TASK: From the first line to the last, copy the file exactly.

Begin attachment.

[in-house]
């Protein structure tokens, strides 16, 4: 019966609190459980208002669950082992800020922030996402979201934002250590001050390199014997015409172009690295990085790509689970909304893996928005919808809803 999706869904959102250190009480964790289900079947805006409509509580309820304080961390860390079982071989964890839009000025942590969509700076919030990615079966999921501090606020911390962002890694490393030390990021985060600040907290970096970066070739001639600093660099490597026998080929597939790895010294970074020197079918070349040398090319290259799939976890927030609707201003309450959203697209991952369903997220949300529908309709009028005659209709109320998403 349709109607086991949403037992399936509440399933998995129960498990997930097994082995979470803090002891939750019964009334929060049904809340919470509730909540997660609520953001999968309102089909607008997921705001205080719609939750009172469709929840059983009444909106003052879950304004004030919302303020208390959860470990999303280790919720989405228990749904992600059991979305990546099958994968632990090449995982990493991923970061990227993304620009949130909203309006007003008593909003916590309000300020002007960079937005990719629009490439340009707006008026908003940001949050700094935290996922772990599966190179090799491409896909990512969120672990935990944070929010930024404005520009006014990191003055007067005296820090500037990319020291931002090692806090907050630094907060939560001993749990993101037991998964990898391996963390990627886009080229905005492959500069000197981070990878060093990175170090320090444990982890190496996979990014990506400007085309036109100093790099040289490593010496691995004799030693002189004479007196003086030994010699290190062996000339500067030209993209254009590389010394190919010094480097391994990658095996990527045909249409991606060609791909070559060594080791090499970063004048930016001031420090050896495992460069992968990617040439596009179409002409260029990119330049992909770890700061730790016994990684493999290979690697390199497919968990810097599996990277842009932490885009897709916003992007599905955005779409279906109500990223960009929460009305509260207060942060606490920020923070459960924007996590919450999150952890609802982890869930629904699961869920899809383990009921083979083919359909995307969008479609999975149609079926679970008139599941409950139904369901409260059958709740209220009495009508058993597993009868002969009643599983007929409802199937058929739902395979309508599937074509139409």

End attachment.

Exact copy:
[in-house]
């Protein structure tokens, strides 16, 4: 019966609190459980208002669950082992800020922030996402979201934002250590001050390199014997015409172009690295990085790509689970909304893996928005919808809803 999706869904959102250190009480964790289900079947805006409509509580309820304080961390860390079982071989964890839009000025942590969509700076919030990615079966999921501090606020911390962002890694490393030390990021985060600040907290970096970066070739001639600093660099490597026998080929597939790895010294970074020197079918070349040398090319290259799939976890927030609707201003309450959203697209991952369903997220949300529908309709009028005659209709109320998403 349709109607086991949403037992399936509440399933998995129960498990997930097994082995979470803090002891939750019964009334929060049904809340919470509730909540997660609520953001999968309102089909607008997921705001205080719609939750009172469709929840059983009444909106003052879950304004004030919302303020208390959860470990999303280790919720989405228990749904992600059991979305990546099958994968632990090449995982990493991923970061990227993304620009949130909203309006007003008593909003916590309000300020002007960079937005990719629009490439340009707006008026908003940001949050700094935290996922772990599966190179090799491409896909990512969120672990935990944070929010930024404005520009006014990191003055007067005296820090500037990319020291931002090692806090907050630094907060939560001993749990993101037991998964990898391996963390990627886009080229905005492959500069000197981070990878060093990175170090320090444990982890190496996979990014990506400007085309036109100093790099040289490593010496691995004799030693002189004479007196003086030994010699290190062996000339500067030209993209254009590389010394190919010094480097391994990658095996990527045909249409991606060609791909070559060594080791090499970063004048930016001031420090050896495992460069992968990617040439596009179409002409260029990119330049992909770890700061730790016994990684493999290979690697390199497919968990810097599996990277842009932490885009897709916003992007599905955005779409279906109500990223960009929460009305509260207060942060606490920020923070459960924007996590919450999150952890609802982890869930629904699961869920899809383990009921083979083919359909995307969008479609999975149609079926679970008139599941409950139904369901409260059958709740209220009495009508058993597993009868002969009643599983007929409802199937058929739902395979309508599937074509139409």